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Implications for undergraduate education of two interdisciplinary biological sciences: biochemistry and biophysics.

Kang J, Purnell CB - CBE Life Sci Educ (2011)

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Indeed, the notes that “biology learning encompasses diverse fields, including math, chemistry, physics, engineering, and computer science, as well as the interdisciplinary intersections of biology with these fields. ” Because of this, interdisciplinary biology courses are increasingly critical for preparing undergraduates for further education and careers in the life sciences... The problem is that many institutions do not reflect this in their undergraduate course offerings... In this letter, we show that the growth of two biological disciplines, namely biochemistry and biophysics, can be described in terms of their representation in the research literature... We then normalized the number of papers for each subject to the total number of papers in each year... We recognize that there are limitations to this approach... For example, the DNA structure paper by Watson and Crick is not counted as either a biophysics or a biochemistry paper because it does not contain the search terms in its title or abstract... Yet we believe that this metric reasonably represents the activity of the subjects relative to one another... Figure 1 shows the normalized number of papers of biochemistry and biophysics, from which we draw three conclusions... Current biology seems to be facing the same “cultural transition” that chemistry faced ∼100 years ago when it started including physics-based approaches in education and research... Unlike biochemistry, biophysics suffers from the lack of consensus on the standard topics and skills that should comprise an undergraduate course... This is an issue that biologists and biophysicists need to solve together... In conclusion, if training future biologists is one of the goals of undergraduate biology education, then our analysis indicates that we need to make biophysics a standard component of the curriculum, similar to biochemistry.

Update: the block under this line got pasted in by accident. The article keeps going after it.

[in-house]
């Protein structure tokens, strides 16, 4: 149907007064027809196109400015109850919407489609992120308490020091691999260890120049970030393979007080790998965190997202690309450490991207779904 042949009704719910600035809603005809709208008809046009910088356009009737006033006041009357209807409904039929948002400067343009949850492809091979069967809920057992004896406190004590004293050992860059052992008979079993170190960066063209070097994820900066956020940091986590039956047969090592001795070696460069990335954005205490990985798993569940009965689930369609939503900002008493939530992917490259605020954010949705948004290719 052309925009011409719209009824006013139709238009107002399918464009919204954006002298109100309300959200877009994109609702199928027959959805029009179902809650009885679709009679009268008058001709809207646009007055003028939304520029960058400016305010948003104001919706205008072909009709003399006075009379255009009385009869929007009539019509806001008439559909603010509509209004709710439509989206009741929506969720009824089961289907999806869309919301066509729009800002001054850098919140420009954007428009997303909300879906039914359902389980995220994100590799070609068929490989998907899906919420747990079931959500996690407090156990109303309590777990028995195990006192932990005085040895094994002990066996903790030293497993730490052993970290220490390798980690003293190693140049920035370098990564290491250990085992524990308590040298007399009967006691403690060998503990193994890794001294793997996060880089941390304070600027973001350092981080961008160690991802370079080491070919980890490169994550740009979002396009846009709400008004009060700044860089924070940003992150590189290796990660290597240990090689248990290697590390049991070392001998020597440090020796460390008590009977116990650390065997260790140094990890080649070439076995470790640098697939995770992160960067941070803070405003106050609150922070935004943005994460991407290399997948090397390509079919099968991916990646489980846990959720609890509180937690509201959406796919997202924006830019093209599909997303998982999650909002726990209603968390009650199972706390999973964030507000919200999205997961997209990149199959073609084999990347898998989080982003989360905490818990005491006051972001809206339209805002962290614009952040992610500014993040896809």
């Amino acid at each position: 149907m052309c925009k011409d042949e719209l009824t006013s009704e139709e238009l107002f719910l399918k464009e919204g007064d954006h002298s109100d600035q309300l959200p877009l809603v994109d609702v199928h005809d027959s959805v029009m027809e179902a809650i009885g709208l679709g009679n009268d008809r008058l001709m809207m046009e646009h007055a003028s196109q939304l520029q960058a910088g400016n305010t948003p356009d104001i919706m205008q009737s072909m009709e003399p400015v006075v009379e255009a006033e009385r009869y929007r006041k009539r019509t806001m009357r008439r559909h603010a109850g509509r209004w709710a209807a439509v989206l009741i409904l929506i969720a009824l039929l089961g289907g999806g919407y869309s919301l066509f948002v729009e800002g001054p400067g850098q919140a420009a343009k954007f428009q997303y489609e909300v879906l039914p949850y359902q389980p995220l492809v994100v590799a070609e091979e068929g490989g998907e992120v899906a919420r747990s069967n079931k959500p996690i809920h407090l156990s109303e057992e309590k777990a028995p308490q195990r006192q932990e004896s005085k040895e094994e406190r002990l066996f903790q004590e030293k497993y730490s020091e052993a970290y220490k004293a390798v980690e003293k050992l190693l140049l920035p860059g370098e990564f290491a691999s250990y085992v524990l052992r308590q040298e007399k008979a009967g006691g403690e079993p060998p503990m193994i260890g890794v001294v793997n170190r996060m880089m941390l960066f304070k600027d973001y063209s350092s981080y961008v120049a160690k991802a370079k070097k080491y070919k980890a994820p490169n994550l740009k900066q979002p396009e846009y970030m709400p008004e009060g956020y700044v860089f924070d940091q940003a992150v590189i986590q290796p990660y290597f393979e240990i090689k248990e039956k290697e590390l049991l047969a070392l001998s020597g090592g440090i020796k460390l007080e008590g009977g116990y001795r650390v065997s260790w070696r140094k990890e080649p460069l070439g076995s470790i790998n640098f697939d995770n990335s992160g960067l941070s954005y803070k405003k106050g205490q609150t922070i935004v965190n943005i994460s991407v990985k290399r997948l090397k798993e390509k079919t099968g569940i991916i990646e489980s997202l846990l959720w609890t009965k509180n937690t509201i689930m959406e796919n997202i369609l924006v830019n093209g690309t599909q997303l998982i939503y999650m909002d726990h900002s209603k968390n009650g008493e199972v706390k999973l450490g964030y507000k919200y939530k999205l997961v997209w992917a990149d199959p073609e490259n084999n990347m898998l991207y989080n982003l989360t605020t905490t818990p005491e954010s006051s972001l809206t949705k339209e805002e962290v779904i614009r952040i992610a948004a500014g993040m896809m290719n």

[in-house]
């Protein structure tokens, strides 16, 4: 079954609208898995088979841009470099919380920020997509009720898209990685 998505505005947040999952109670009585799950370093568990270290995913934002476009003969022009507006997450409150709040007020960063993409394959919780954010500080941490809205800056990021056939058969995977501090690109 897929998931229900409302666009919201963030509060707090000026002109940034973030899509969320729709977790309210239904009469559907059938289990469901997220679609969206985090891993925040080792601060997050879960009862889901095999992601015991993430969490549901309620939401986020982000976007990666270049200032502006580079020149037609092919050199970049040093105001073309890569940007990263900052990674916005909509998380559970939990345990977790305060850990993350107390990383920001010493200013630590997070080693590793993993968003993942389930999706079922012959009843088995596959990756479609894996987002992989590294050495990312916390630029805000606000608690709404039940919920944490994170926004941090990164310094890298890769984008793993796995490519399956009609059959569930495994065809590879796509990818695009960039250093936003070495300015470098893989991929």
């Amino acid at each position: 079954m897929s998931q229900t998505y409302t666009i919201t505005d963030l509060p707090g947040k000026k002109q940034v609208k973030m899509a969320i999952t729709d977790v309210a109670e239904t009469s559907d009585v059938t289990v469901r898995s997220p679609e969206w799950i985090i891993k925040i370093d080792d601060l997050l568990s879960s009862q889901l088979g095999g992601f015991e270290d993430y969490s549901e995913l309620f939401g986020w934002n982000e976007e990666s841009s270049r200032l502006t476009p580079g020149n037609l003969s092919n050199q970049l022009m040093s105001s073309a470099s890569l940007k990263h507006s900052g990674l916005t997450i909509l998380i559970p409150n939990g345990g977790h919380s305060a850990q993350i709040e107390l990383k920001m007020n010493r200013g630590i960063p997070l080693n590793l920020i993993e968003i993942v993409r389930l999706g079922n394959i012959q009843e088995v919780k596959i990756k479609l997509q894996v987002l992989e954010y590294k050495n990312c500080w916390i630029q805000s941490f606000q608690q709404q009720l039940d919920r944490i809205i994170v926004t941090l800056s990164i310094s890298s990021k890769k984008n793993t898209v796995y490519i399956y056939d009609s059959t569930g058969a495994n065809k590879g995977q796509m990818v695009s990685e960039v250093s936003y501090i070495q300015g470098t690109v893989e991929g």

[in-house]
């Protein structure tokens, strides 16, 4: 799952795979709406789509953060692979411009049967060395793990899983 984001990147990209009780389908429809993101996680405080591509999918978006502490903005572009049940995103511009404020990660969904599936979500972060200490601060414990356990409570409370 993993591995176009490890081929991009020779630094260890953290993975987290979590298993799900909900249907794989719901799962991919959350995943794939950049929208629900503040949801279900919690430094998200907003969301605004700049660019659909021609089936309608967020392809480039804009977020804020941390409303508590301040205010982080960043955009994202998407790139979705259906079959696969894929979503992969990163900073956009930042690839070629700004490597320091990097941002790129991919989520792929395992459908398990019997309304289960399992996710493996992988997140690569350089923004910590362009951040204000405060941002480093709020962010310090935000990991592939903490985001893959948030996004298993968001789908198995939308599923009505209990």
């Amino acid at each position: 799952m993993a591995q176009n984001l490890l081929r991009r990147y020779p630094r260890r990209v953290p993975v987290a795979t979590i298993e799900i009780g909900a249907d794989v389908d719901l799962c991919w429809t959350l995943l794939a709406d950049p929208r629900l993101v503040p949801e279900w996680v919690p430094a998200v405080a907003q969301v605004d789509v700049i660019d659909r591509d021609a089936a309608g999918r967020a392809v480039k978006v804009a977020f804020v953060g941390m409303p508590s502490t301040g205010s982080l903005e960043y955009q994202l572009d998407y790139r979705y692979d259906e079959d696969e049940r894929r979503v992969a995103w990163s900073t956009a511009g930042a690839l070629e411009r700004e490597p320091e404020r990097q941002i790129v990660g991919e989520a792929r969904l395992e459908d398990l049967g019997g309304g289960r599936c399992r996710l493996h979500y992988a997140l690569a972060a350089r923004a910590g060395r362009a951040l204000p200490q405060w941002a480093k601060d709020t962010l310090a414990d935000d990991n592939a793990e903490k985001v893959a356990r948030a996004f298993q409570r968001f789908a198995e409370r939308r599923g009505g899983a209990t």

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Proportion of biochemistry (A) and biophysics (B) papers in PubMed and their ratio ( = biophysics/biochemistry) (C). Extrapolation of the fitting equation is shown as a dashed line (C). Nonlinear curve fitting was performed using SigmaPlot (version 11; Systat Software, San Jose, CA). Fitting equations and their R2 values are included in the figures.
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Figure 1: Proportion of biochemistry (A) and biophysics (B) papers in PubMed and their ratio ( = biophysics/biochemistry) (C). Extrapolation of the fitting equation is shown as a dashed line (C). Nonlinear curve fitting was performed using SigmaPlot (version 11; Systat Software, San Jose, CA). Fitting equations and their R2 values are included in the figures.